Collaboration in Civic Spheres

Archive for May, 2010

Washington Horse Racing Commission: Equine Health And Safety Report 2009

by May 31st, 2010

The Washington Horse Racing Commission reported in April 2010 that the state’s racing fatality rate per 1,000 starts reached its highest level yet in 2009, of 2.64, since the commission began compiling data on annual racehorse fatalities in Washington State in 2001. Last year, there were 16 racing-related fatalities among 6,058 starts reported in 815 races on 91 race days at the state’s sole for-profit horse racing facility, Emerald Downs in Auburn, WA. The 2.64 per thousand racing fatality rate in 2009 compares to an annual average of 1.88 per thousand at Emerald Downs over the eight previous years. Total race horse fatalities in Washington in 2009 were 35, one less than the previous high of 36 in 2008.

KEY LINK: Equine Health And Safety Report, 2009, Washington Horse Racing Commission, April 9, 2010. The report is found in the right hand column under “Reports” at this page.

BACKGROUND: Under state law, the Washington Horse Racing Commission promotes and oversees the industry, including tracking the health and safety of race horses which perform in the state. The commission’s postmortem program began in 2001. According to the commission’s Annual Report For 2009, pari-mutuel wagering in the state last year totaled $114 million; $91.6 million was returned to the public and $22.8 million retained. The vast bulk of racing occurred at Emerald Downs. Other racing was at Sun Downs, Walla Walla, Dayton, and Waitsburg.


  • Since it began tracking annual racehorse fatalities in Washington State in 2001, the Washington Horse Racing Commission reports that the state’s racing fatality rate per 1,000 starts reached its highest level yet in 2009, of 2.64, with 16 racing-related fatalities among 6,058 starts in 815 races on 91 race days at Emerald Downs in Auburn, WA.
  • Total race horse fatalities in Washington in 2009 were 35, one less than the previous high of 36 in 2008. 16 occurred as a direct result of injuries suffered while horses were racing, eight while training, one in the paddock, and 10 in the barn. There were 238 training days in 2009.
  • Of the 268 total race horse fatalities in Washington state from 2001 through 2009, 71.3 percent, or 191, were caused by injuries to the musculoskeletal system, which includes muscles, tendons, ligaments, joints and bones. The organ systems next most frequently linked to race horse deaths in the same period in the state were respiratory (29 deaths) and gastrointestinal (27 deaths).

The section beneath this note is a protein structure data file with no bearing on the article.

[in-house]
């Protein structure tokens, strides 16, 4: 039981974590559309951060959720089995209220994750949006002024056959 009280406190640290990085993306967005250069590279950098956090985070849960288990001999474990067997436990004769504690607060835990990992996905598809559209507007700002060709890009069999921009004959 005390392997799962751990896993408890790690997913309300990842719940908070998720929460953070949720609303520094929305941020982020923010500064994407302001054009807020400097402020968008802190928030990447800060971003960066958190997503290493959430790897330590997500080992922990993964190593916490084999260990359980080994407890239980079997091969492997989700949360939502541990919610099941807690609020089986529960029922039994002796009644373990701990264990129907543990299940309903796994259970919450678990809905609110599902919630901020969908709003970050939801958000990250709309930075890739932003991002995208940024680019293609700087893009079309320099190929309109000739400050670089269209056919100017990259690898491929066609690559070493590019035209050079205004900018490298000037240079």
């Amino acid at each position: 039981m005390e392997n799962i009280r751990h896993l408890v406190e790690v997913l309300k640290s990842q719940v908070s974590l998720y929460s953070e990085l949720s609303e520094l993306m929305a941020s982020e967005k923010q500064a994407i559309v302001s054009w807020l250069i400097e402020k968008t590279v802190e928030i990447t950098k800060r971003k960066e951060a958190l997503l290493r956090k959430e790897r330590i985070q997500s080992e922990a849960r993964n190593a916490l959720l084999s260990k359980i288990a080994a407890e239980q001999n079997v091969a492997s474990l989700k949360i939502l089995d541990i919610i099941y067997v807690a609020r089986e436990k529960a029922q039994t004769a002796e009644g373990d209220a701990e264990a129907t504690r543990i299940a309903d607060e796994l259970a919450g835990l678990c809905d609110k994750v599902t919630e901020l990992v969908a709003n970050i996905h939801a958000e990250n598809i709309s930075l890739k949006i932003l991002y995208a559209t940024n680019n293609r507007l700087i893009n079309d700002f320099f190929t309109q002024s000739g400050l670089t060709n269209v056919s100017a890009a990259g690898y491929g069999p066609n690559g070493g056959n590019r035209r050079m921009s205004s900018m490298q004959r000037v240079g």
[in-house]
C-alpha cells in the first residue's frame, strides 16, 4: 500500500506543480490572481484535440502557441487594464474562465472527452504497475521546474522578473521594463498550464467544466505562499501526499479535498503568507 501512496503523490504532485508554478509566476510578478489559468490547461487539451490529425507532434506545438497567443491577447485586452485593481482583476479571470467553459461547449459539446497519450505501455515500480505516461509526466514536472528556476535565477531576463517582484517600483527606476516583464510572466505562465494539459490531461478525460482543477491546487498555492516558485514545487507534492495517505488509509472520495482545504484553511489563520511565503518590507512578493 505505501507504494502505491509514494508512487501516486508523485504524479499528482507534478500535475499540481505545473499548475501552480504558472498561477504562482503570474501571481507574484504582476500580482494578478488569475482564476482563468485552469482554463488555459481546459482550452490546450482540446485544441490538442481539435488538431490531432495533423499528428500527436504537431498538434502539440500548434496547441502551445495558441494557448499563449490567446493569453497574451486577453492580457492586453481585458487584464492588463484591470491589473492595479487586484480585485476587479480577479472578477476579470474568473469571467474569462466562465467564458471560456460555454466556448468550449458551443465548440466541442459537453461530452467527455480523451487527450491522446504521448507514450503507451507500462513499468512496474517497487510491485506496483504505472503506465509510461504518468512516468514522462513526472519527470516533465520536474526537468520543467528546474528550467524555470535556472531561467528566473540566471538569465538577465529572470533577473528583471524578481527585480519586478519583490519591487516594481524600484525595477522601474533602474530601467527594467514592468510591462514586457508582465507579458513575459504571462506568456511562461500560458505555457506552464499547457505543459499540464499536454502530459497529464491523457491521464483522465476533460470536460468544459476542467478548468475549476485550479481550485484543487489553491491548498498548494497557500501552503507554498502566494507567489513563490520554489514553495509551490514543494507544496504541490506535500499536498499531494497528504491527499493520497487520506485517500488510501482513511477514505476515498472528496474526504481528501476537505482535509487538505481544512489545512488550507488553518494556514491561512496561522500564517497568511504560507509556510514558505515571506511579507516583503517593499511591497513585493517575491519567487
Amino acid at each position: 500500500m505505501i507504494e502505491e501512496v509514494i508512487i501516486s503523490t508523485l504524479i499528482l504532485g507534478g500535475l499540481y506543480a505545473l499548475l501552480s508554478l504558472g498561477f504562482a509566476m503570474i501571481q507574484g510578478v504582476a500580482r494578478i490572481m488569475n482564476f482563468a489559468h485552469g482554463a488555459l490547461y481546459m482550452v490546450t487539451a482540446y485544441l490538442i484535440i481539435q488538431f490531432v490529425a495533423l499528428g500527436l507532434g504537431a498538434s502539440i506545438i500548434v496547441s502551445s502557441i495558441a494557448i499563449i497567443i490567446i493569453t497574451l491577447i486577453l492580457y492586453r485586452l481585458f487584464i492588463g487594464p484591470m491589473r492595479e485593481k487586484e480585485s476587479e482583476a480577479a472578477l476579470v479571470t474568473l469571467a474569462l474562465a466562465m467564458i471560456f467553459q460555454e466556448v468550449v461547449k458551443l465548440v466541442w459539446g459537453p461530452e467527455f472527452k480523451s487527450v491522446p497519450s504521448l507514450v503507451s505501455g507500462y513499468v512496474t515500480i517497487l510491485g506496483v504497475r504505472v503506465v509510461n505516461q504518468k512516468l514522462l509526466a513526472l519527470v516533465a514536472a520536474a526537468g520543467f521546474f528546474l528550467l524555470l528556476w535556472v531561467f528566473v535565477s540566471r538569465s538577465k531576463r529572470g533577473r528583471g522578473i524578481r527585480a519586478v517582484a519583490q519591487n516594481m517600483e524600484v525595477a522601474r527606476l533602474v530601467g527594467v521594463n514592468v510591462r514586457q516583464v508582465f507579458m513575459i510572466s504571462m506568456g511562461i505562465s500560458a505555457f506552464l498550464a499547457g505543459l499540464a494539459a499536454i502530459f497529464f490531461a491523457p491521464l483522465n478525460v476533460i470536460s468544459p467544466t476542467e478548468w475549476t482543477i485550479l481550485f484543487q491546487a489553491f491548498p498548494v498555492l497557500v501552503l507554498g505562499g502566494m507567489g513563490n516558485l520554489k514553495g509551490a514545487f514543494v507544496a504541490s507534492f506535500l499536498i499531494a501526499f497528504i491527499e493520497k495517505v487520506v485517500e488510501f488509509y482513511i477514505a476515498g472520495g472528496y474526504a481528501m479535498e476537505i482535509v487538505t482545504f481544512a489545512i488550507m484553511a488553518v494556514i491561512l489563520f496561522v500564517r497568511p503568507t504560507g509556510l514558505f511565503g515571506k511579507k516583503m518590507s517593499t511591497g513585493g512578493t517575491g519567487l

• There were a total of only 17 stewards’ rulings finding that medication violations occurred at Washington racetracks in 2009. Twelve were overages on permitted medications (phenlybutazone and furosemide), three were for the presence of a Class 4 substance prohibited on race days (methocarbamol), and two were for improper administration of medication.


Why Are Broken Legs So Dangerous For Horses?,” Wise Geek

Putting The Horse First,” white paper, American Association Of Equine Practitioners, 2/18/09.

Public Data Ferret: Lake Forest Park Tax Hike Arguments

by May 26th, 2010

After a vote on May 13, 2010, the City of Lake Forest Park adopted Resolution 1209: “Appointing committees to prepare written arguments advocating approval and rejection of proposed levy lid lift ballot measure.” The aim of ballot measure Proposition 1 is to close the budget gap that is making the provision of police, parks and other governmental services difficult for the city of Lake Forest Park. The arguments for and against the local tax measure – and rebuttals by each side – will be prepared by city residents and published in the King County Election Voters Pamphlet to help inform the public prior to the vote.


To address budgetary needs of the city, the Lake Forest Park City Council voted April 22, 2010 to place Proposition 1, “a levy for retention of basic public safety and other services,” on the August 17, 2010 ballot via (Resolution 1202. The economic downturn has made it more difficult for the city to provide public services. Despite a City Council budget cut of $931,00 in 2009-2010, the budget gap persists. Approval of the proposition would increase property tax levy above $1.85 per $1000 of assessed value, the limit currently set by I-747. The increase would equate to approximately $11.53 per month for the first year for an average household in Lake Forest Park.

Proposition 1 will determine whether or not basic public safety, parks, community and other services will be retained in Lake Forest Park. But before Proposition 1 can be added to the August 17 ballot, committees to prepare arguments for and against the measure must be formed (by mandate of RCW 29A.32.280). During a May 3, 2010 public meeting, three members expressed interest in serving on the levy approval committee, and three expressed interest in serving on the levy rejection committee.


Resolution 1209: Appointing Committees to Draft Written Arguments Advocating Approval and Rejection of Proposed Levy Lid Lift Ballot Measure for Inclusion in August, 2010 Voters’ Pamphlet. City of Lake Forest Park City, City Council, 5/13/10.


On May 13, 2010 the Lake Forest Park City Council adopted Resolution 1209 by a vote of 6-0. The resolution authorized the appointment of committees to draft written arguments advocating approval and rejection of the proposed levy lid lift ballot measure for inclusion in the August 17, 2010 King County voters’ pamphlet. As a result of the adoption of Resolution 1209, the individuals selected at a May 3, 2010 public meeting to represent the opposing sides of adoption of Resolution 1202 were appointed to their respective committees. The committee to prepare arguments advocating approval of the tax increase called for in Resolution 1202 are: Roger Olstad, Philip Sluiter, and Teri Howatt. The three individuals selected to serve on the committee advocating rejection of the tax hike measure are: Ned Lawson, Carolyn Armanini, and Donovan Tracy. The two committees are to submit their written arguments to King County Elections by June 2, 2010. Rebuttal arguments are due no later than June 4, 2010.